Glen Nickerson

Last week was the most excited I’ve ever been to watch baseball on TV. It was like Super Bowl Sunday, even though I was alone, and there wasn’t a smorgasbord of food to eat. It was strange with no fans in the crowd. The cut-out pictures of fans is kinda odd to me. They do give some of the mascots something to do though.

There’s nothing better than seeing a live game in a stadium full of fans and rivals. Most of the in-person games I’ve attended have been Rays games in St. Pete or Port Charlotte. I look forward to when we get back to fans attending games again. I was really looking forward to enjoying some Braves games in North Port this year, but I missed my opportunity when spring training ended suddenly.

Unfortunately, the Marlins are not off to a good start for the 60 game mini-season. Hopefully, they’ll get the virus under control and get back to playing ball again. It concerns me when a MLB baseball team with no fans and strict protocols has a significant outbreak of the virus.

The Marlins outbreak makes me question in-person schooling in Florida even more. If we can’t control the virus with professional baseball players, what are we going to do with children in schools?

I also wonder how well the kids will do with wearing masks and social distancing in schools. I’ve been watching many adults wearing masks and attempting social distancing for months now. Most are pretty good at it. Some seem to forget about social distancing, or maybe they feel it’s not necessary since they’re wearing masks. Some really struggle with proper mask wearing. Very few have figured out how to avoid touching the mask and some struggle with keeping it over their nose.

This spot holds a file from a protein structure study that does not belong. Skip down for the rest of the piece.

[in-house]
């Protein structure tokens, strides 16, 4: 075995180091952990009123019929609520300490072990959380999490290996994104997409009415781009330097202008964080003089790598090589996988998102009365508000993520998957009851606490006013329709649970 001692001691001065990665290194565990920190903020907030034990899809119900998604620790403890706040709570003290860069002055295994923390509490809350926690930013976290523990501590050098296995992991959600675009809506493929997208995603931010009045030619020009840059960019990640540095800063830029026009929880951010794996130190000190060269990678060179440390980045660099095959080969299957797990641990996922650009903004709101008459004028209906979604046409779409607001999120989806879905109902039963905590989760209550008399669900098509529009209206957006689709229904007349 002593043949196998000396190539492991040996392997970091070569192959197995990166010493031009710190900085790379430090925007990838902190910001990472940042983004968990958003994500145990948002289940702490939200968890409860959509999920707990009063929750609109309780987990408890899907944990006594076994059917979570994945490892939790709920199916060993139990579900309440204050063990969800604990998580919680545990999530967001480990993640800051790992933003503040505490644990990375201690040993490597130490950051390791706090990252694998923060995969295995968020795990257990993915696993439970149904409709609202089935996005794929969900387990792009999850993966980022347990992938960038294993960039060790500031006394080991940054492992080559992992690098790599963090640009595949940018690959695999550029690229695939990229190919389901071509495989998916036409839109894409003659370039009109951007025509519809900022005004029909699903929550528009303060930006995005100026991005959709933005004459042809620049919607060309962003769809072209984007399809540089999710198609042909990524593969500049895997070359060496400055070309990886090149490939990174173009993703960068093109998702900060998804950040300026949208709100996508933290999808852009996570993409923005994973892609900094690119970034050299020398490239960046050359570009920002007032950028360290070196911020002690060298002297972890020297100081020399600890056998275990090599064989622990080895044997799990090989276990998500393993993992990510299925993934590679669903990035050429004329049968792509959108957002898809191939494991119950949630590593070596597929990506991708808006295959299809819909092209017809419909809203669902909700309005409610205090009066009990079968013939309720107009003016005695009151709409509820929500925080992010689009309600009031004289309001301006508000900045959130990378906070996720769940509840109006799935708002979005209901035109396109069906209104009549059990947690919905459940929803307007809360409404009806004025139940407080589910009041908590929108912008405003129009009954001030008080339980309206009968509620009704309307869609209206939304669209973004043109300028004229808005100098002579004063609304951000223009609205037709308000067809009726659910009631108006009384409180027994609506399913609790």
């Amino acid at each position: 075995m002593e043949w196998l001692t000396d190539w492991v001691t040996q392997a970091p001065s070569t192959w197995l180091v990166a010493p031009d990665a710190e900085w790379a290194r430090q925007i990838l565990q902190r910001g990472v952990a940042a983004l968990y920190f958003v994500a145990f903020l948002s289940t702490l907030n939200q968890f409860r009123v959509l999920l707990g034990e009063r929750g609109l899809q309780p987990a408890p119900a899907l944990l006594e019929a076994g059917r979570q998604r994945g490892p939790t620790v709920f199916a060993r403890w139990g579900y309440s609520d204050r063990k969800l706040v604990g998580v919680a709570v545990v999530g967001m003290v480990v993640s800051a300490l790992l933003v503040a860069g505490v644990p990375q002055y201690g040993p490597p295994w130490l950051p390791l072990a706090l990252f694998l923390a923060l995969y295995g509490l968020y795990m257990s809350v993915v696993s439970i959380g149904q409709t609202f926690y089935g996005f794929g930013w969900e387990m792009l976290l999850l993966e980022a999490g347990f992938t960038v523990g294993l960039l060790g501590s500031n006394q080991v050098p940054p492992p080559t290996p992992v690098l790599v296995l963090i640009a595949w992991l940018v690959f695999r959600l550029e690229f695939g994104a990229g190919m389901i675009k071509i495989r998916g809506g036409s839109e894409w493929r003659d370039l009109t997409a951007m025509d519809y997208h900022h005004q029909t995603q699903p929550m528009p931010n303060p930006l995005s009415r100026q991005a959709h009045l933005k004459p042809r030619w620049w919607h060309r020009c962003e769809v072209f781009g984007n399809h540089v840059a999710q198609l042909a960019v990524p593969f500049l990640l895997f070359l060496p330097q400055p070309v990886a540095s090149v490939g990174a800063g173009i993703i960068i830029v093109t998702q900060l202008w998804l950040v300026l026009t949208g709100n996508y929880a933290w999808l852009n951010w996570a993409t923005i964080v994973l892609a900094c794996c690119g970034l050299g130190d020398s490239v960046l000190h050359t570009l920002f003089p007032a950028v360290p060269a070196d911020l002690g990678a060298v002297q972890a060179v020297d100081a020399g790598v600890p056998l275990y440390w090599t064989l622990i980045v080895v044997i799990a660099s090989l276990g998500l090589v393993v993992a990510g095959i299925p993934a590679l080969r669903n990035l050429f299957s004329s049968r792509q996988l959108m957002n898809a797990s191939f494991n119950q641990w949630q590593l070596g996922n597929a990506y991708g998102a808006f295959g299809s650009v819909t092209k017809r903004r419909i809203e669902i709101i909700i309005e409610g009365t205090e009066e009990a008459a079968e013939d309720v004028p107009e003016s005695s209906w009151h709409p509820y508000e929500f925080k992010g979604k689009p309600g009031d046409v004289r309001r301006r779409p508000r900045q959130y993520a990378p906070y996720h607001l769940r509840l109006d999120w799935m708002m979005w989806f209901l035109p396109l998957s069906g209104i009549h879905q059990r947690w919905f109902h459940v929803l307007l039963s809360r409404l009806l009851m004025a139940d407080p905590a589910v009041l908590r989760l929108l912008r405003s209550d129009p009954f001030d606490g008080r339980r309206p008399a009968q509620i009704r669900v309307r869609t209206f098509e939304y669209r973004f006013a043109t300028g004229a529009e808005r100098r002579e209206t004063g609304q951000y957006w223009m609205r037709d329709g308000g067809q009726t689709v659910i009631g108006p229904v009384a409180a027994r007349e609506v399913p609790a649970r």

I actually witnessed a couple people pulling down their masks to cough and sneeze. That was kinda shocking.

So, if adults are struggling with masks and social distancing, we can expect kids in schools to do the same. I think the COVID-19 infection and death rates are too high for in-person schooling. A lot of testing facilities were closed this week due to the Hurricane Isaias, so state numbers could significantly decline because of the closed testing facilities.

I hope the state ramps the testing back up quickly so Floridians don’t get a false sense of security.

Since we have a hurricane aimed at Florida this weekend, it’s a good time to have a plan in place if you haven’t already done it. It looks like Hurricane Isaias is going to stay on the east coast of Florida, as I write this column. It’s the beginning of August and we’re already at the letter “I” in the alphabet of named storms. Clearly we’re in for another very active hurricane season and we need to be prepared for the worst. NOAA is already looking at another storm developing behind Hurricane Isaias.

If your hurricane plan includes heading to a shelter, please keep in mind that the capacity of those shelters will be reduced by 50% to allow for social distancing. If you don’t need to be at a shelter, save that space for those who really need it. Make a shelter plan with friends or family on higher ground if you can.

We’re doing the right things to mitigate the pandemic now. If we remain steadfast, we will get our lives back to normal. It’s going to require patience and perseverance.

Glen Nickerson is the publisher and editor for The Daily Sun. He can be reached at


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